Reviewed by Sep 30, 2020| Updated on
Merchant category codes (MCC) are four-digit numbers used by an issuer of a credit card to categorize the purchases that customers complete using a particular card. There are several meanings of merchant category codes. They also decide the incentives that customers earn for using their credit cards, and determine whether they need to report a business transaction. The codes also decide the amount of each purchase that a company has to pay to the credit card processor.
The following examples indicate three common uses of category codes for merchants:
Companies and government entities disclose service expenses to the income tax department so the department can ensure that all income tax dues are charged by those companies. When businesses use a credit card to make such payments, firms can use MCCs to assess which transactions are categorized as services.
A business classified as gas station under the MCC often charges its credit card processor different interchange fees than a company classified for car rental.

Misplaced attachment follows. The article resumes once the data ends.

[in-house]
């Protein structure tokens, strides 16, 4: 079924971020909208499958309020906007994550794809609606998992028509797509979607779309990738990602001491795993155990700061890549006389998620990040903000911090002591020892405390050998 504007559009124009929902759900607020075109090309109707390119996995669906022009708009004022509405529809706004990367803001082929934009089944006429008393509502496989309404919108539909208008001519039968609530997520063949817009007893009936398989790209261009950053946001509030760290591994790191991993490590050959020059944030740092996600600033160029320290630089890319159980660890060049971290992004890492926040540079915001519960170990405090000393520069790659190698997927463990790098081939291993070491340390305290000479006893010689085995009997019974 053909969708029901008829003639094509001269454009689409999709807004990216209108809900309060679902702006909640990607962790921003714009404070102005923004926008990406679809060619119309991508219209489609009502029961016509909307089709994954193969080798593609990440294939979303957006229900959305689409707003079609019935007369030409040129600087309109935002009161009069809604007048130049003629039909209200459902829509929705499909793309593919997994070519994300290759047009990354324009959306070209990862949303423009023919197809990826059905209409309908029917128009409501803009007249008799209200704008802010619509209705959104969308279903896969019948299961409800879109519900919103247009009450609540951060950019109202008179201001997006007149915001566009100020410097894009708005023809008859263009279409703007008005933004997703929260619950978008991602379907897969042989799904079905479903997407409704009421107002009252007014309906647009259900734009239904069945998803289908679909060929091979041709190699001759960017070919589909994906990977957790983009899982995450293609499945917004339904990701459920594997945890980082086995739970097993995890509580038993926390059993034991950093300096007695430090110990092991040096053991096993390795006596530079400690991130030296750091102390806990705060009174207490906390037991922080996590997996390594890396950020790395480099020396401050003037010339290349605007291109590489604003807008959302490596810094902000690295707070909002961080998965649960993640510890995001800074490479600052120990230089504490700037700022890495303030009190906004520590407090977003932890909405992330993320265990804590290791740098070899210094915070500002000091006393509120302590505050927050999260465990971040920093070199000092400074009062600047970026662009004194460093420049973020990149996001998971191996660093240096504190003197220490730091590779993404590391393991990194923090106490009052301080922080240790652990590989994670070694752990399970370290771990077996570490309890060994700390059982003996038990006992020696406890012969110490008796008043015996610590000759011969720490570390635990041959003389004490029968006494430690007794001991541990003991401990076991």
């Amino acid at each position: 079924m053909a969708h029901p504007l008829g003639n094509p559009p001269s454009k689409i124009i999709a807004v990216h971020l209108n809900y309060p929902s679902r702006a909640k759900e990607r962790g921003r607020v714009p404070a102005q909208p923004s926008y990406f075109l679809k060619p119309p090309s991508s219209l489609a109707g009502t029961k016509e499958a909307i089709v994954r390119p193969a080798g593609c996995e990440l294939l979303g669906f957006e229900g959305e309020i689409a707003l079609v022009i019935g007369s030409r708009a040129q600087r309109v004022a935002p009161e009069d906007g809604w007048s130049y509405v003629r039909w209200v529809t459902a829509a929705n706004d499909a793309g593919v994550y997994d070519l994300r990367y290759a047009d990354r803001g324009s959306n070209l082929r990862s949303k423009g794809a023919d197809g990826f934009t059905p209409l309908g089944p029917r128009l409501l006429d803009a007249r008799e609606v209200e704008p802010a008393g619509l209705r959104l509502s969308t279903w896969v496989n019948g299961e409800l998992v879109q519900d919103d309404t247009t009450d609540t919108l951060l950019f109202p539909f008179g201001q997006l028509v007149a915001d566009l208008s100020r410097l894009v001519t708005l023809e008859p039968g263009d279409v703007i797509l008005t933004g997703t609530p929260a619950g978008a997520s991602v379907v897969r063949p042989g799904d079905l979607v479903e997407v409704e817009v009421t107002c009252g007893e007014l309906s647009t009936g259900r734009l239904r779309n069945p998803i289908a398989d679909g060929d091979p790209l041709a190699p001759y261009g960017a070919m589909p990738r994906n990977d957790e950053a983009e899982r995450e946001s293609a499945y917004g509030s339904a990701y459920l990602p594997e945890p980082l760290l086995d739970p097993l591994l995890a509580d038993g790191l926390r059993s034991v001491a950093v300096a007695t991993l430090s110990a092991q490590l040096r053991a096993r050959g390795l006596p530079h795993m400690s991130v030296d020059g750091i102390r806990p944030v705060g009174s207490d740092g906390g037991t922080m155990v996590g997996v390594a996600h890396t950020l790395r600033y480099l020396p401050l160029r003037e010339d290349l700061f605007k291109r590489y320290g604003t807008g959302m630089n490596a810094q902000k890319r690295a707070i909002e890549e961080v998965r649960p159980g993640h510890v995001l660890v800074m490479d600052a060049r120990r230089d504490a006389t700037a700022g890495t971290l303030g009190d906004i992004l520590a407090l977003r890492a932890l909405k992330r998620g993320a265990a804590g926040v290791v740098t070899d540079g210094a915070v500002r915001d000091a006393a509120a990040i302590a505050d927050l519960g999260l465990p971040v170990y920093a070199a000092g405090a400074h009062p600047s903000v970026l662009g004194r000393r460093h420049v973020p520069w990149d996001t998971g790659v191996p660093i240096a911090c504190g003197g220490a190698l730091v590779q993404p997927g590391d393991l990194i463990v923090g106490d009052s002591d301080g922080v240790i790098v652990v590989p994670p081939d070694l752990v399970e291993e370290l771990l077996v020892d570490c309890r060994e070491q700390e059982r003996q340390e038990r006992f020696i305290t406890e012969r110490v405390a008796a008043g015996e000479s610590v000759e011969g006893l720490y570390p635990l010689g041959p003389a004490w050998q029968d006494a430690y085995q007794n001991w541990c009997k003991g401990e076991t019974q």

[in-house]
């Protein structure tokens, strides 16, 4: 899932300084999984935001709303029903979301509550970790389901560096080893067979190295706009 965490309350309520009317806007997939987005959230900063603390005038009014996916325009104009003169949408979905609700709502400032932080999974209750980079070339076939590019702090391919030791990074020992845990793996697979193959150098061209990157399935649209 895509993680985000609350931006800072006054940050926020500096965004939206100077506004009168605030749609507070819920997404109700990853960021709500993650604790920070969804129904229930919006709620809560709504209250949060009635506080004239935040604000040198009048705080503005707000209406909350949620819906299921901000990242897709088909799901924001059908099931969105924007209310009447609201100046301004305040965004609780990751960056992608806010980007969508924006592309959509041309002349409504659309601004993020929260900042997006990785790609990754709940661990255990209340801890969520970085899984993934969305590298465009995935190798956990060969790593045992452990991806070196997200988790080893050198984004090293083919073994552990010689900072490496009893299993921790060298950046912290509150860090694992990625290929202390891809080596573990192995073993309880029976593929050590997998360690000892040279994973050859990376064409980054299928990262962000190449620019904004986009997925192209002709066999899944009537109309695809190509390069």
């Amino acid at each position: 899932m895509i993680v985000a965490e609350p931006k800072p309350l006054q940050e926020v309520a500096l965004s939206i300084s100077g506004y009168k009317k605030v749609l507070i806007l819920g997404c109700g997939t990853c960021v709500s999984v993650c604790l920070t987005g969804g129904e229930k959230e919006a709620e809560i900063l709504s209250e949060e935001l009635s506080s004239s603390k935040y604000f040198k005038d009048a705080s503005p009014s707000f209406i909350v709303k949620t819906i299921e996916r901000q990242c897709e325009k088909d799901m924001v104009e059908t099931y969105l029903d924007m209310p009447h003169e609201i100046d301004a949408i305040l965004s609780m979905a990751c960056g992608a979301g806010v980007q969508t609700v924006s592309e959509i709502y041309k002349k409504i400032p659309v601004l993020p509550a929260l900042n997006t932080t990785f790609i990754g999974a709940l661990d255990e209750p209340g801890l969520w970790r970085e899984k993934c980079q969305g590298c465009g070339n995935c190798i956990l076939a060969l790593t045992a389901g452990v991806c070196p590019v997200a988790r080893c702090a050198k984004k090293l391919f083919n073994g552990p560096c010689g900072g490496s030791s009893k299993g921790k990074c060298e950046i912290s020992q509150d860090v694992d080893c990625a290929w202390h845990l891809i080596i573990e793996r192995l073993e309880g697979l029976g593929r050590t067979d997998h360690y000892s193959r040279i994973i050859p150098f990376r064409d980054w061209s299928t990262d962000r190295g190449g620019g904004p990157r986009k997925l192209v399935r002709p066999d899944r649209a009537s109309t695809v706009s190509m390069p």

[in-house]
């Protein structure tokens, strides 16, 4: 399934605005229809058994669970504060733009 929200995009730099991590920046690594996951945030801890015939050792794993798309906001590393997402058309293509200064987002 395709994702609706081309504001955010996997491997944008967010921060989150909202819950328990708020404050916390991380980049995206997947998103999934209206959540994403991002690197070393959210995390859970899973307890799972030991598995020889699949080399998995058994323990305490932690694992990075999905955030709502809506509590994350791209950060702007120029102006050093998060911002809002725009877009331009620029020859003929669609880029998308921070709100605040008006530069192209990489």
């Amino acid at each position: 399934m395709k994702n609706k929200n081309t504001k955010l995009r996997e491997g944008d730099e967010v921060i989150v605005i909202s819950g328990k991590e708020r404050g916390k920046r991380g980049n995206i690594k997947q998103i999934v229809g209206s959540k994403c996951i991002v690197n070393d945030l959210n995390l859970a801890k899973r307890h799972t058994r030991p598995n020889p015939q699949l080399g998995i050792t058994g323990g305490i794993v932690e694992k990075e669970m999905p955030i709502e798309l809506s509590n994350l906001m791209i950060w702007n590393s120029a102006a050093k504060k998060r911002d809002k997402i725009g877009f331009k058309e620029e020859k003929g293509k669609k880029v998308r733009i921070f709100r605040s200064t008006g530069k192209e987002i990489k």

Those with reward cards usually get more rewards if they learn their MCCs. Suppose you have a restaurant credit card providing 5 points for every Rs.1,000 spent. The way the credit card company decides whether there were credit card purchases in a restaurant is by looking at the MCCs. When you buy lunch at a small mom-and-pop establishment combining a restaurant with a grocery store, and the MCC is classifying the establishment as a grocery store, you won't earn 5 points per Rs.1,000 on what you assumed was a restaurant purchase.